As COVID-19 consumes the nation’s attention, local deaths from opioid overdoses are far outpacing those from the coronavirus.
The numbers speak for the victims.
So far this year, 23 people have died from drug overdoses in Mercer County, Coroner John Libonati said Wednesday. By contrast, nine Mercer County residents have died from COVID-19, the Pennsylvania Health Department reported Thursday.
Moreover, the real number of local COVID-19 deaths might be six, instead of nine: Libonati said two of the deaths reported by the state were people who don’t live in the county. The third death, he said, was unrelated to the coronavirus. If Libonati is right, drug overdoes killed nearly four times as many Mercer County residents this year as did COVID-19.
The economic slowdown in spring, due to the surge of the COVID-19 pandemic, might have reduced the number of drug overdoses, which are running slightly behind last year’s pace. The reason is unclear, but drug overdoses are rising again.
“We did see a reduction in overdose deaths for a couple months after March, when the virus began hitting and things started to shut down,’’ Libonati said. “I’m under the belief that, because things were shutting down, people didn’t have access to drugs like they did before.’’
To combat COVID-19, states like Pennsylvania began closing businesses and public institutions. As infection rates flattened, the state allowed more businesses to reopen. “That’s when we began to see drug overdose deaths begin to rise,’’ Libonati said.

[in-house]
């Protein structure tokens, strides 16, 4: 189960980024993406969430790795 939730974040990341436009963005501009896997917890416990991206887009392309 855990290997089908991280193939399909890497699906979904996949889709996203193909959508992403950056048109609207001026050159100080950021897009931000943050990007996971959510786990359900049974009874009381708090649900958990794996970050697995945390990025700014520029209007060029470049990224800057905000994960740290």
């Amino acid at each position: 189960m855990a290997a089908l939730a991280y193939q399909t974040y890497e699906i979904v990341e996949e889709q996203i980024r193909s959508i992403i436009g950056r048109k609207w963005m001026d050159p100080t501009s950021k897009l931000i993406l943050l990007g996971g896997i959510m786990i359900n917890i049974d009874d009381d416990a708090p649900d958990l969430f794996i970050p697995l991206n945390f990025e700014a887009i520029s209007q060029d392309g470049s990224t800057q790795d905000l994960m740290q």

He also cited a recent uptick in drug overdoses attributed to non-opioid drugs, such as methamphetamine and cocaine. The reason is unclear. For addicts, opioids provide a sense of euphoria. Cocaine gives the user a sense of excitement and raw energy.
Dr. David Shellenbarger, medical director of Sharon Regional Medical Center’s emergency department, has seen similar patterns in overdose deaths. “We did see a lull in overdoses for a couple months,’’ Shellenbarger said. “Now we’re seeing the same volume as before.’’
An economic shut down in late March may have reduced the number of drug users, but heavy users faced even greater dangers, Shellenbarger said, as more people stayed home and isolated themselves. “It’s actually more dangerous to be by yourself when you’re using drugs,’’ he said. “If you go into cardiac arrest and you’re by yourself, there’s a greater risk of dying. Users found it’s safer if they’re with a friend.’’
The antidote drug Narcan can save lives in opioids overdoes, but it’s useless against non-opioid overdoses, Shellenbarger said.
Courtney Ivan, a paramedic and co-owner of Elite EMS, a Hermitage ambulance company, said her business also had seen a decrease and then a resurgence of drug overdoses. If anything, the problem is worse than earlier this year.
“It seems to have doubled since pre-COVID,’’ Ivan said of the number of overdose calls her company has received. “Narcan is the most used drug in an ambulance now.’’
Four years ago a typical ambulance would carry two pre-filled syringes of Narcan medication, she said. Now an ambulance usually holds 10. “What we’re seeing now is it may take multiple doses of Narcan to get patients to breath again,’’ Ivan said. “It’s so sad.’’
Drug overdoses in Mercer County are on track to hit last year’s total of 43 deaths. In 2018, Mercer County had 53 overdose deaths, Libonati said.
“Everyone is important,” he said. “We have to find a way to fix this problem.”